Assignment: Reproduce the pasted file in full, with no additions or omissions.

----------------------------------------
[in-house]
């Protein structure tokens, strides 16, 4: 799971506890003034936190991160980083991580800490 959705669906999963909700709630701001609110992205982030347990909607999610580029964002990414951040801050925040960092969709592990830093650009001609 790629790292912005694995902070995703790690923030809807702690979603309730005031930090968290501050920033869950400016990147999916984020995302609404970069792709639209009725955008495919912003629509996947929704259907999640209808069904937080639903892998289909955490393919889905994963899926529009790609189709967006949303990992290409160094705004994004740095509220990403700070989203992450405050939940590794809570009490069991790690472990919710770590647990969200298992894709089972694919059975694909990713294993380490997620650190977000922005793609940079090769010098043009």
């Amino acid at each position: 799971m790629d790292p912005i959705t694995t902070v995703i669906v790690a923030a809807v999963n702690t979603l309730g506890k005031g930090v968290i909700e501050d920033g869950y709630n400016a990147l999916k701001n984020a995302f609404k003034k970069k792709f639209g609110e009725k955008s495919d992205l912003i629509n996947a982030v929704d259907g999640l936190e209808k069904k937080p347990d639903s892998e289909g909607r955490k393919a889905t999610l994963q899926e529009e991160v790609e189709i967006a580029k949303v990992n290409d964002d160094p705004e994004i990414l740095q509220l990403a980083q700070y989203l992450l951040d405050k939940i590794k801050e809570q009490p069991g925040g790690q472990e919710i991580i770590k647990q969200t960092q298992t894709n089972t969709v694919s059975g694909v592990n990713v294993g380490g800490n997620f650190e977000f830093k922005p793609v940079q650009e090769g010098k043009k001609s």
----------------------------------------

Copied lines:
[in-house]
């Protein structure tokens, strides 16, 4: 799971506890003034936190991160980083991580800490 959705669906999963909700709630701001609110992205982030347990909607999610580029964002990414951040801050925040960092969709592990830093650009001609 790629790292912005694995902070995703790690923030809807702690979603309730005031930090968290501050920033869950400016990147999916984020995302609404970069792709639209009725955008495919912003629509996947929704259907999640209808069904937080639903892998289909955490393919889905994963899926529009790609189709967006949303990992290409160094705004994004740095509220990403700070989203992450405050939940590794809570009490069991790690472990919710770590647990969200298992894709089972694919059975694909990713294993380490997620650190977000922005793609940079090769010098043009």
């Amino acid at each position: 799971m790629d790292p912005i959705t694995t902070v995703i669906v790690a923030a809807v999963n702690t979603l309730g506890k005031g930090v968290i909700e501050d920033g869950y709630n400016a990147l999916k701001n984020a995302f609404k003034k970069k792709f639209g609110e009725k955008s495919d992205l912003i629509n996947a982030v929704d259907g999640l936190e209808k069904k937080p347990d639903s892998e289909g909607r955490k393919a889905t999610l994963q899926e529009e991160v790609e189709i967006a580029k949303v990992n290409d964002d160094p705004e994004i990414l740095q509220l990403a980083q700070y989203l992450l951040d405050k939940i590794k801050e809570q009490p069991g925040g790690q472990e919710i991580i770590k647990q969200t960092q298992t894709n089972t969709v694919s059975g694909v592990n990713v294993g380490g800490n997620f650190e977000f830093k922005p793609v940079q650009e090769g010098k043009k001609s």